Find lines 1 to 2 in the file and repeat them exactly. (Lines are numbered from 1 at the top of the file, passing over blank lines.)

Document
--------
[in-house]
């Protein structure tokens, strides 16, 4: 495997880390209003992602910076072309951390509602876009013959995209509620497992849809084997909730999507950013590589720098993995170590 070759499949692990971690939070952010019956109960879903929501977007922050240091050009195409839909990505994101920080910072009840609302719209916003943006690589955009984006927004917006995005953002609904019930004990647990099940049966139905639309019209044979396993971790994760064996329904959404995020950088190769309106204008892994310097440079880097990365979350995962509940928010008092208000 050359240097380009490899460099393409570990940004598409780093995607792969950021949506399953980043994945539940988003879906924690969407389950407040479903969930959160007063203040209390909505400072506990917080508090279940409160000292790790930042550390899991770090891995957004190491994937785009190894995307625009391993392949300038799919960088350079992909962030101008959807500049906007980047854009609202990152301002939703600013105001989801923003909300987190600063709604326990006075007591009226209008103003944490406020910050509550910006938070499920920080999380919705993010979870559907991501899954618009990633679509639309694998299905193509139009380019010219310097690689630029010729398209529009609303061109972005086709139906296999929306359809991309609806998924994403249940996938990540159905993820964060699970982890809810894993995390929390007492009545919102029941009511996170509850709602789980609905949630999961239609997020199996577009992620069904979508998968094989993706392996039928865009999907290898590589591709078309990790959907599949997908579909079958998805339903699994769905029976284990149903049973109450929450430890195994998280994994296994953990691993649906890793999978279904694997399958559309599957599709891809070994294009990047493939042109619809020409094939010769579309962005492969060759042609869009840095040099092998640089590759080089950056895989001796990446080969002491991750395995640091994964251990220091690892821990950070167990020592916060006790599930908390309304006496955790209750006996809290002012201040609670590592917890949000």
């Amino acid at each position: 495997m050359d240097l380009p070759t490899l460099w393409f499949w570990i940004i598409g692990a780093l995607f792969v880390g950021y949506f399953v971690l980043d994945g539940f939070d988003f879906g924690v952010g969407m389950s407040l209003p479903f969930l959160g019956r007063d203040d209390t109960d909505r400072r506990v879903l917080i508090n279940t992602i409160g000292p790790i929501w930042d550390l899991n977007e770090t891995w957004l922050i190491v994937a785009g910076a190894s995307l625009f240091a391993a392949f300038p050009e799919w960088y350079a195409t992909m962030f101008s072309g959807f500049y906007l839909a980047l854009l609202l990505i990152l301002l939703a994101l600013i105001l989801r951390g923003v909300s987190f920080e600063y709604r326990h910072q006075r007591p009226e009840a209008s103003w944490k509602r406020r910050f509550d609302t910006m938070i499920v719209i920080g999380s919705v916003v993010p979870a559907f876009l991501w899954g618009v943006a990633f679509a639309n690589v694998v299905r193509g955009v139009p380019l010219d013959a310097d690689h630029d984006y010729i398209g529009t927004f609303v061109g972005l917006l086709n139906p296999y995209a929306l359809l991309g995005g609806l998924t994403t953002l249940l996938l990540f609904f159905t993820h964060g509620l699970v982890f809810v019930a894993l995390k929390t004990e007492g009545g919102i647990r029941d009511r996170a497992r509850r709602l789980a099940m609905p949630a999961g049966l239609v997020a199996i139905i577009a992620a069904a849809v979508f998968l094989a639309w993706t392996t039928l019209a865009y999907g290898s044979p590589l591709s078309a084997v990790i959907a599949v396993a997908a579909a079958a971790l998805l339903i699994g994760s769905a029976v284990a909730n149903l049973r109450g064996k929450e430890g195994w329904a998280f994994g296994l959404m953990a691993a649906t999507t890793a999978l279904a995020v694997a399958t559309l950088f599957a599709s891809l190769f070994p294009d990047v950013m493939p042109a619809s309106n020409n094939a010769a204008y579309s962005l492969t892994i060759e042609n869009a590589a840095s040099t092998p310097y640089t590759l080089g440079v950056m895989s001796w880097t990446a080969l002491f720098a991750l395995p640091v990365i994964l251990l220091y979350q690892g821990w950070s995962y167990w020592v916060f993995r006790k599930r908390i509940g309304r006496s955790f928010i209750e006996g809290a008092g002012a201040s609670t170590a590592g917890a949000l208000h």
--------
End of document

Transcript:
[in-house]
């Protein structure tokens, strides 16, 4: 495997880390209003992602910076072309951390509602876009013959995209509620497992849809084997909730999507950013590589720098993995170590 070759499949692990971690939070952010019956109960879903929501977007922050240091050009195409839909990505994101920080910072009840609302719209916003943006690589955009984006927004917006995005953002609904019930004990647990099940049966139905639309019209044979396993971790994760064996329904959404995020950088190769309106204008892994310097440079880097990365979350995962509940928010008092208000 050359240097380009490899460099393409570990940004598409780093995607792969950021949506399953980043994945539940988003879906924690969407389950407040479903969930959160007063203040209390909505400072506990917080508090279940409160000292790790930042550390899991770090891995957004190491994937785009190894995307625009391993392949300038799919960088350079992909962030101008959807500049906007980047854009609202990152301002939703600013105001989801923003909300987190600063709604326990006075007591009226209008103003944490406020910050509550910006938070499920920080999380919705993010979870559907991501899954618009990633679509639309694998299905193509139009380019010219310097690689630029010729398209529009609303061109972005086709139906296999929306359809991309609806998924994403249940996938990540159905993820964060699970982890809810894993995390929390007492009545919102029941009511996170509850709602789980609905949630999961239609997020199996577009992620069904979508998968094989993706392996039928865009999907290898590589591709078309990790959907599949997908579909079958998805339903699994769905029976284990149903049973109450929450430890195994998280994994296994953990691993649906890793999978279904694997399958559309599957599709891809070994294009990047493939042109619809020409094939010769579309962005492969060759042609869009840095040099092998640089590759080089950056895989001796990446080969002491991750395995640091994964251990220091690892821990950070167990020592916060006790599930908390309304006496955790209750006996809290002012201040609670590592917890949000």